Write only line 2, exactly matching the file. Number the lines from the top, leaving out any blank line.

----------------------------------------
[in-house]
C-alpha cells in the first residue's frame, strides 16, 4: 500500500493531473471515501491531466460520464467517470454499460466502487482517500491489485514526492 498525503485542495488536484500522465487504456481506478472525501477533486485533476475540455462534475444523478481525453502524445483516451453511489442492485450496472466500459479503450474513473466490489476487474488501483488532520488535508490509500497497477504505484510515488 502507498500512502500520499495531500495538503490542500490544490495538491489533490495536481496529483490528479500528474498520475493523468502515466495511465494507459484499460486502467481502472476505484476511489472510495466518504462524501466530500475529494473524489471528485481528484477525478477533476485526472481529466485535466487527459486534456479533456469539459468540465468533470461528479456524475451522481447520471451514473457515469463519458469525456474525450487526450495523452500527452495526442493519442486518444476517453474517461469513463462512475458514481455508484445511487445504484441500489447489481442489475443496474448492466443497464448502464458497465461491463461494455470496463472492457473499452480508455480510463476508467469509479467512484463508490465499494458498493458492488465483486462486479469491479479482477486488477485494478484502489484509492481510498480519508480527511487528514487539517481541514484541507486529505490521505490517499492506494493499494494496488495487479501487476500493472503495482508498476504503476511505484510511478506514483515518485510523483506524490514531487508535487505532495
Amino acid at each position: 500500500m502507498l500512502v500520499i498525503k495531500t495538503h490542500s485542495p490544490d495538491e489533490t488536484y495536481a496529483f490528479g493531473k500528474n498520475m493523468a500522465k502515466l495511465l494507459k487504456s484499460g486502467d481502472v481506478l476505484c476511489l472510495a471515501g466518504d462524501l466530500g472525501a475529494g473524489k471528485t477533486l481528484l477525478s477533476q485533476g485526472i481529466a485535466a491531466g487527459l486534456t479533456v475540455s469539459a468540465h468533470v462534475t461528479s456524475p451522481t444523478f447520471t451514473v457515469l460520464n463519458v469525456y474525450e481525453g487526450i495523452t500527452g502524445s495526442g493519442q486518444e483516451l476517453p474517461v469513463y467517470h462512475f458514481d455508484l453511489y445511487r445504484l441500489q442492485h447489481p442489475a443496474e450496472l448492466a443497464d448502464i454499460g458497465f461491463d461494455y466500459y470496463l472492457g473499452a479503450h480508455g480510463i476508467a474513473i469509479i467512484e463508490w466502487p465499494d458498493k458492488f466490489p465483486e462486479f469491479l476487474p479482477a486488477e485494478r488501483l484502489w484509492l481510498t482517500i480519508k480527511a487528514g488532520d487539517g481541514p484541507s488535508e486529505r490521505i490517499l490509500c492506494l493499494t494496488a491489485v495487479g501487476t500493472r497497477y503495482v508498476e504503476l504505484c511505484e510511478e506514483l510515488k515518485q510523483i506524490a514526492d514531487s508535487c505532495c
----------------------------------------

C-alpha cells in the first residue's frame, strides 16, 4: 500500500493531473471515501491531466460520464467517470454499460466502487482517500491489485514526492 498525503485542495488536484500522465487504456481506478472525501477533486485533476475540455462534475444523478481525453502524445483516451453511489442492485450496472466500459479503450474513473466490489476487474488501483488532520488535508490509500497497477504505484510515488 502507498500512502500520499495531500495538503490542500490544490495538491489533490495536481496529483490528479500528474498520475493523468502515466495511465494507459484499460486502467481502472476505484476511489472510495466518504462524501466530500475529494473524489471528485481528484477525478477533476485526472481529466485535466487527459486534456479533456469539459468540465468533470461528479456524475451522481447520471451514473457515469463519458469525456474525450487526450495523452500527452495526442493519442486518444476517453474517461469513463462512475458514481455508484445511487445504484441500489447489481442489475443496474448492466443497464448502464458497465461491463461494455470496463472492457473499452480508455480510463476508467469509479467512484463508490465499494458498493458492488465483486462486479469491479479482477486488477485494478484502489484509492481510498480519508480527511487528514487539517481541514484541507486529505490521505490517499492506494493499494494496488495487479501487476500493472503495482508498476504503476511505484510511478506514483515518485510523483506524490514531487508535487505532495